On fourth-and-11 from the 23 and trailing 14-10, Golson dropped back to pass and managed to avoid the Stanford rush just long enough to find Koyack as two Cardinal defensive backs tried to recover from the blown assignment.
Koyack caught the pass as he fell out of bounds, while safety Jordan Richards dove to try to break it up, and scored the winning touchdown with 61 seconds left to give the No. 9 Irish the 17-14 victory on a cold, rainy Saturday.
"I went to my first read and it wasn't there and I needed to begin improvising a little bit," Golson said. "I guess they busted the coverage a little bit and I found Koyack in the back of the end zone."
Koyack said he broke off his route when he saw the coverage and hoped Golson would see him.
"He did," he said. "It felt like the ball was in the air for about an hour."
Stanford coach David Shaw was asked what coverage the No. 14 Cardinal were in on the play.
"There was no coverage on Notre Dame's touchdown pass," he said. "That sounds sarcastic but he was wide-open. There was nobody on him."
Richards said Koyack got behind the Cardinal defense.
"I was just trying to head over there as fast as I could but I just couldn't do it," he said.
Golson struggled with accuracy at times and threw an interception and had a fumble that was hard to overcome, but still managed to pull it out.
Notre Dame coach Brian Kelly called Golson a winner, pointing out he is 15-1 as a starting quarterback. That 93.8 percent winning percentage is the best in school history.
"The kid's a winner and he keeps competing and he keeps playing," Kelly said. "And he has a bunch of winners around him. So you never feel like you're out of it. You just keep playing and keep giving it a shot."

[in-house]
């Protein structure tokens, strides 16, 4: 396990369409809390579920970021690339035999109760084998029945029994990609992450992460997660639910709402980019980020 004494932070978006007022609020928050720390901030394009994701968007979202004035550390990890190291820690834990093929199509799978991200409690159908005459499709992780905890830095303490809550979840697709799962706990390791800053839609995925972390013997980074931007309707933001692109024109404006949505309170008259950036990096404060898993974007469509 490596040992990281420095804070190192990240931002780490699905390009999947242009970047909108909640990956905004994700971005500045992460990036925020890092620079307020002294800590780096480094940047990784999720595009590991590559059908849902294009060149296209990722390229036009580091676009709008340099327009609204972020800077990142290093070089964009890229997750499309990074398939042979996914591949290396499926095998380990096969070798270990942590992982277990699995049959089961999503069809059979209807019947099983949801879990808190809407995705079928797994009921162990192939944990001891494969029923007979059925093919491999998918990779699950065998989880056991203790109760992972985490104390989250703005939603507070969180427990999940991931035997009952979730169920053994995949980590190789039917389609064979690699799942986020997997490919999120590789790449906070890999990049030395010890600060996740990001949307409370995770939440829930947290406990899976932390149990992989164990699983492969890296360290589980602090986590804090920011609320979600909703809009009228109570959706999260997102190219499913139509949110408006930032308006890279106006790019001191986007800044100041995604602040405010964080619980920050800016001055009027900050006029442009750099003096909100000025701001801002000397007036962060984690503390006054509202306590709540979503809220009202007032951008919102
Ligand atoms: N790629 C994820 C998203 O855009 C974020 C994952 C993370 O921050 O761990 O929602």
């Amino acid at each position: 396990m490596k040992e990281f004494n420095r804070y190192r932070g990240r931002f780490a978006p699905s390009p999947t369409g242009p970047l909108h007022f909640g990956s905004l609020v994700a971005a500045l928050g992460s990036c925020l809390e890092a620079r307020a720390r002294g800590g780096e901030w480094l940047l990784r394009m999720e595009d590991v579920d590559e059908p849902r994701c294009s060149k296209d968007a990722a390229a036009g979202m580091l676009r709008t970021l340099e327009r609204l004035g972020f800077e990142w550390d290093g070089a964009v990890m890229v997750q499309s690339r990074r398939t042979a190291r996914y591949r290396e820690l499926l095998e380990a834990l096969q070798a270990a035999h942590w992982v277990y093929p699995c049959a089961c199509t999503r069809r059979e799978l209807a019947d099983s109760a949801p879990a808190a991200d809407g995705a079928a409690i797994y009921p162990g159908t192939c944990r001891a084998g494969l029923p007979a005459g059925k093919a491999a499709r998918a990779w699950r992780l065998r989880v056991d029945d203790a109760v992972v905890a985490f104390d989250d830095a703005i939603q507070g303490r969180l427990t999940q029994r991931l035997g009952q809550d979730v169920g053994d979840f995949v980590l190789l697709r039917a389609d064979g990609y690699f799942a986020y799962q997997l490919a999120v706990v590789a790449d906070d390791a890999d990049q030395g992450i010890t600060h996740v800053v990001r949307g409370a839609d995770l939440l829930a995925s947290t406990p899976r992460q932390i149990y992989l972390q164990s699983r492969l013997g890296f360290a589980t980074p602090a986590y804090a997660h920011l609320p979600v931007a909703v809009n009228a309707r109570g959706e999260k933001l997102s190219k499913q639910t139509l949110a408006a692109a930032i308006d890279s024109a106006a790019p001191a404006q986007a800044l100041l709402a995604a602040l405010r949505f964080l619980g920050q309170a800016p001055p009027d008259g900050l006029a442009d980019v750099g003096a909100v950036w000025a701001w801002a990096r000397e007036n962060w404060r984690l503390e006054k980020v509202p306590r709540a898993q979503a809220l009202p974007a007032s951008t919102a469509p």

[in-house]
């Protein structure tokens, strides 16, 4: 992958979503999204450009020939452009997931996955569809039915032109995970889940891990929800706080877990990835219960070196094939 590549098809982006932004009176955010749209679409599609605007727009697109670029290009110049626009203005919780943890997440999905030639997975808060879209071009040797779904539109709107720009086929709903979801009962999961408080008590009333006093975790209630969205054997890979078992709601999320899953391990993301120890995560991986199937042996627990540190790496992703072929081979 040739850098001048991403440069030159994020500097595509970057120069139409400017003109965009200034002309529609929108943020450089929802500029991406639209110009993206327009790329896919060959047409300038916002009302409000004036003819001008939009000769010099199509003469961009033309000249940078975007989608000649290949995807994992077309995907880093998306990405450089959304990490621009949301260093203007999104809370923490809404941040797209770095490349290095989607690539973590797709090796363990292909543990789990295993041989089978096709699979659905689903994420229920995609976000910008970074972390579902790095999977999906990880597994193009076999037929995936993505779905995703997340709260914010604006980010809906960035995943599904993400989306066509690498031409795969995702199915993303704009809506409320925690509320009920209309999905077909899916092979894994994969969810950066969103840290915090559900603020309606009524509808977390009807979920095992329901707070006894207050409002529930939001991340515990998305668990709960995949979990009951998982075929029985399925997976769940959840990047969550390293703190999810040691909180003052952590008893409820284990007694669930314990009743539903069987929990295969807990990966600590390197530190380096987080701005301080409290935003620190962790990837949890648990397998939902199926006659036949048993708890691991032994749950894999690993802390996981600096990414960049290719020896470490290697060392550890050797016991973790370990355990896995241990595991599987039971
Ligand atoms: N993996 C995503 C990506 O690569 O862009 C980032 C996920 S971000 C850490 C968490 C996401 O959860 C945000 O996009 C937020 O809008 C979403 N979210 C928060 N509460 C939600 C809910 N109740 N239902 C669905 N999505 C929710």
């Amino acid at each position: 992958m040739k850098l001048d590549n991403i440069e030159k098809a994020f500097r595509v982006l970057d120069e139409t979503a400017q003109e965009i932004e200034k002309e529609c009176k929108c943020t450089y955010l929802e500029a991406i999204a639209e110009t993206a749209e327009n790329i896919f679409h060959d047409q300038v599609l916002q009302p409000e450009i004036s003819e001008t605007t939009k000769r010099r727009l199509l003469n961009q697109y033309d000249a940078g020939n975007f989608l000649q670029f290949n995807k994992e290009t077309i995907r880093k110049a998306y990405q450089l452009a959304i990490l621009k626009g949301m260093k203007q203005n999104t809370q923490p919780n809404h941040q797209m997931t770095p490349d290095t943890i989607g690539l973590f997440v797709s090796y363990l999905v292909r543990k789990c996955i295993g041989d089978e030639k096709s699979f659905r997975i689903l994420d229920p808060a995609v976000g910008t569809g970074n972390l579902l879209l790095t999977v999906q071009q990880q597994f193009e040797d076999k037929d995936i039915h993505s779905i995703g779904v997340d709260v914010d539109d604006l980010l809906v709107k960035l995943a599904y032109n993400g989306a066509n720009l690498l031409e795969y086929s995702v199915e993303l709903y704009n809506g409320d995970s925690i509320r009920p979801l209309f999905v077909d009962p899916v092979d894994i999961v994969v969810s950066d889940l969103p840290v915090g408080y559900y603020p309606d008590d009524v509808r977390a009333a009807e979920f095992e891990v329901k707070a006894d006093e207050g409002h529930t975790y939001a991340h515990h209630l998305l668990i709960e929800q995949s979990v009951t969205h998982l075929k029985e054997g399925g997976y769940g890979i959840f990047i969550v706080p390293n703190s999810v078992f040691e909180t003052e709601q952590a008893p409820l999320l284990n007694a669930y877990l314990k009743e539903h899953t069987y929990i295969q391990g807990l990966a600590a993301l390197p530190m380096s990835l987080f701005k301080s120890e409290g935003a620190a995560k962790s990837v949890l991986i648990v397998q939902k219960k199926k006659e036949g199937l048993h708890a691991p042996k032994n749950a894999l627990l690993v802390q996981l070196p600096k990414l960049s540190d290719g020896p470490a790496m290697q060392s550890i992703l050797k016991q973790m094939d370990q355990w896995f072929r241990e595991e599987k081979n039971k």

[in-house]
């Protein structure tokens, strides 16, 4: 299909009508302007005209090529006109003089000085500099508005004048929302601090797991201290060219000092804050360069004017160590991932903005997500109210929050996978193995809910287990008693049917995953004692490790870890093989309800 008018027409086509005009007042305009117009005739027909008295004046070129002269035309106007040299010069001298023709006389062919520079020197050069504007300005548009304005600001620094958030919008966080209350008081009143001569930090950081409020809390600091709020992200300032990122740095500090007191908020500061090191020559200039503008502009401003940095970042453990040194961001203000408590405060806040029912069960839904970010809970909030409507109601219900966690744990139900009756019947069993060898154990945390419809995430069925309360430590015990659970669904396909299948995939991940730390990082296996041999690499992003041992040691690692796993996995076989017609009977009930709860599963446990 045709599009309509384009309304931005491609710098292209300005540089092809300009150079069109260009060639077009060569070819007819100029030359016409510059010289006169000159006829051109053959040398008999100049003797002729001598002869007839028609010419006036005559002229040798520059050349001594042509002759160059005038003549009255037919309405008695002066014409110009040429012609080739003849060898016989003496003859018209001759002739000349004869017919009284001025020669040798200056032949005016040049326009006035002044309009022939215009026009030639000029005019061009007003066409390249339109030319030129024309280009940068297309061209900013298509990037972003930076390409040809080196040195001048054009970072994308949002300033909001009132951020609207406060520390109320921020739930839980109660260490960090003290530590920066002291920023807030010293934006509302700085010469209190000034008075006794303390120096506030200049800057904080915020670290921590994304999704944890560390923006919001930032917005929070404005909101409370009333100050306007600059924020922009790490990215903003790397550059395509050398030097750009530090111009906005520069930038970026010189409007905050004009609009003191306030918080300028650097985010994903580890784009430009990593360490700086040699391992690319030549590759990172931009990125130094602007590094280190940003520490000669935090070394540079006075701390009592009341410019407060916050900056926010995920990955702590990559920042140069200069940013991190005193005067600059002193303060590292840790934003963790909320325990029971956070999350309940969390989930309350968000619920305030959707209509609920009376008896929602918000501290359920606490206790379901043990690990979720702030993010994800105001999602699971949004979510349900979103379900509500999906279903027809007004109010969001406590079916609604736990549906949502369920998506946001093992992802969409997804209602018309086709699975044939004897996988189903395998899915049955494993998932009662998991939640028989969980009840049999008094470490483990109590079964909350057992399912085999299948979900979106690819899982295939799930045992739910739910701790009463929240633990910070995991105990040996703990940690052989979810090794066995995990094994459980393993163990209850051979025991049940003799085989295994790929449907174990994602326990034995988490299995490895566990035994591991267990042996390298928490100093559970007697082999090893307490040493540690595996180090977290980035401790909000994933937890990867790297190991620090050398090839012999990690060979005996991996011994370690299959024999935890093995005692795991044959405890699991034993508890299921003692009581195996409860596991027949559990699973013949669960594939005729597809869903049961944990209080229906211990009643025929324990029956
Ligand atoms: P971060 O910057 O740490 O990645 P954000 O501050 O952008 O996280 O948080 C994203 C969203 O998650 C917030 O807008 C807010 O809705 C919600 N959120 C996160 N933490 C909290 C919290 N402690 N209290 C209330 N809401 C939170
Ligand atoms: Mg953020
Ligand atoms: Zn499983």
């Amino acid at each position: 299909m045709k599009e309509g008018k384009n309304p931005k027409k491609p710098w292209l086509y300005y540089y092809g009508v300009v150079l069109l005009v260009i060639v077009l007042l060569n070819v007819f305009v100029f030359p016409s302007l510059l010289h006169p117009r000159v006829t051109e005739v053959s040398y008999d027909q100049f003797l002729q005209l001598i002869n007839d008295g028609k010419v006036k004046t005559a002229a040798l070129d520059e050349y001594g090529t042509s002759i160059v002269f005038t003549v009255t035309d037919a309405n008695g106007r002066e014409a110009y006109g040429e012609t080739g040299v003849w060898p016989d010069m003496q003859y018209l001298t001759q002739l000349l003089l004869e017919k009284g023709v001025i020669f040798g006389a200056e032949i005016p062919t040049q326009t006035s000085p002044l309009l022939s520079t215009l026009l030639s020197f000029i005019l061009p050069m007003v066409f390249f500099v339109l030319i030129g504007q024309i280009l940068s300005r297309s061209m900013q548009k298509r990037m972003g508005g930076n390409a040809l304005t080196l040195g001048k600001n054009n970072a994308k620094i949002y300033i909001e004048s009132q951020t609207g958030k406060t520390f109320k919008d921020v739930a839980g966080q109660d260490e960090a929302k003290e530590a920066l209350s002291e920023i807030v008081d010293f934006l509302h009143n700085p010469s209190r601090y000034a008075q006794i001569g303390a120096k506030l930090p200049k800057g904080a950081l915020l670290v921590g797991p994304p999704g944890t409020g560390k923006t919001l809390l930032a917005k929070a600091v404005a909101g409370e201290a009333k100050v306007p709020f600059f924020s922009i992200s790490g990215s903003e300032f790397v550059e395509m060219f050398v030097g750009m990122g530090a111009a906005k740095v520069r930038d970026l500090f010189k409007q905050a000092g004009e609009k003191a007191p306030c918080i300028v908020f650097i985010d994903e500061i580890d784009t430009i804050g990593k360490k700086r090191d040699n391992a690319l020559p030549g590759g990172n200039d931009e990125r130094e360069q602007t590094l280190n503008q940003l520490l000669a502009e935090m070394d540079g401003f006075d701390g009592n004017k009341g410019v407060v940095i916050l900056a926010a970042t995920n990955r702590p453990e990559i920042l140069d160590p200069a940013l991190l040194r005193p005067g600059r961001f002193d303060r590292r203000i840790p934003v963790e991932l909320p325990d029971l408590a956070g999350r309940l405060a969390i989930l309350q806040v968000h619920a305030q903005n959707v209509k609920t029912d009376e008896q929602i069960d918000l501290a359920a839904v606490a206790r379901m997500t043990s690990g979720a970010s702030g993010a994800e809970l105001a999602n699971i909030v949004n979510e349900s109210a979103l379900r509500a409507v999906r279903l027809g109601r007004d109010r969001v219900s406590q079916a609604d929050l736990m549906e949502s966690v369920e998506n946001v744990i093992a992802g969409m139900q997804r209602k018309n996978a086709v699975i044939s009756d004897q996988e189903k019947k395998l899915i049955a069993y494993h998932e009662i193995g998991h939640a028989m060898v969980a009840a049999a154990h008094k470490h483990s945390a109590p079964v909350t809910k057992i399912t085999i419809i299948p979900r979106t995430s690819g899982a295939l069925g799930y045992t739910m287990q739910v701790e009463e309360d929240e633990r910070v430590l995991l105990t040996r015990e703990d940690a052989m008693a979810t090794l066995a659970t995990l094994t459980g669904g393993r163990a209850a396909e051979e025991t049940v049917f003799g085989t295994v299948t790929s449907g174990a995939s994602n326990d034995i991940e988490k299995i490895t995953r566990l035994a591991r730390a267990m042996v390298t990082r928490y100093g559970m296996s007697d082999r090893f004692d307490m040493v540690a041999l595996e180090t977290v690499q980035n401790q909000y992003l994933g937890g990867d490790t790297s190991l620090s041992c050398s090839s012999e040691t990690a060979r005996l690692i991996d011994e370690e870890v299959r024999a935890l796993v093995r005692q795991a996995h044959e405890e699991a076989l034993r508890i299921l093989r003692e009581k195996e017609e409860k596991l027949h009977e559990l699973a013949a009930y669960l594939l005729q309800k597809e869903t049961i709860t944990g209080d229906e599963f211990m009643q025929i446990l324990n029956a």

The Fighting Irish improved to 5-0 for just the third time since Lou Holtz left in 1996 and the second time in three seasons. The Cardinal (3-2) have two losses this early in the season for the first time since opening 1-2 in 2008 in Jim Harbaugh's second season as coach.
Golson also threw a 17-yard TD pass to Chris Brown and Notre Dame amassed 370 yards of total offense against the nation's top defense. The game wasn't as exciting as Notre Dame's 20-13 overtime victory two years ago on a goal-line stand, but it was close.
The Irish defense held the Cardinal to 139 yards total offense and just 47 yards rushing. Stanford receiver Ty Montgomery, who entered the game averaging 69 yards a game receiving, was held to four catches for 12 yards. But he did have a 42-yard kickoff return that helped set up a Stanford touchdown late in the fourth quarter.
Shaw was disappointed the Cardinal defense couldn't hold on.
"We had a chance to seal it and we didn't," he said.
Stanford entered the game giving up 198 yards a game total offense and had given up only two runs of 25 yards or more. The Irish had 192 yards total offense at halftime and Golson had a career-long 33-yard run to set up a touchdown and C.J. Prosise had a 26-yard run that set up a scoring chance. Amir Carlisle had a 26-yard catch.
Golson was 20-of-43 passing for 241 yards with one interception and a fumble a week after having four turnovers against Syracuse. Kevin Hogan was 18-of-36 for 158 yards with two interceptions for Stanford.
Notre Dame had a chance to take the lead with 12 minutes left in the game, but holder Hunter Smith bungled the snap on a 27-yard try. Notre Dame kicker Kyle Brindza kicked the ball into the line and Stanford's A.J. Tarpley returned it 39 yards to the Stanford 44. The Irish also had a failed field goal attempt in the first quarter when Smith bobbled another snap and Brindza missed wide right on a 41-yard attempt.
But Smith got the ball down for a 45-yard field goal midway through the fourth quarter after putting gloves on. Kelly sarcastically called putting gloves on the holder "a revolutionary idea that will probably be now the biggest thing in college football."
Kelly said he was pleased with how the Irish, who were pushed around by Stanford his first year at Notre Dame, were able to compete despite being young.
"You bring the next batch of guys in and they're physically able to compete with arguably one of the more physical teams in college football," he said. "That's where you want your program to be after five years."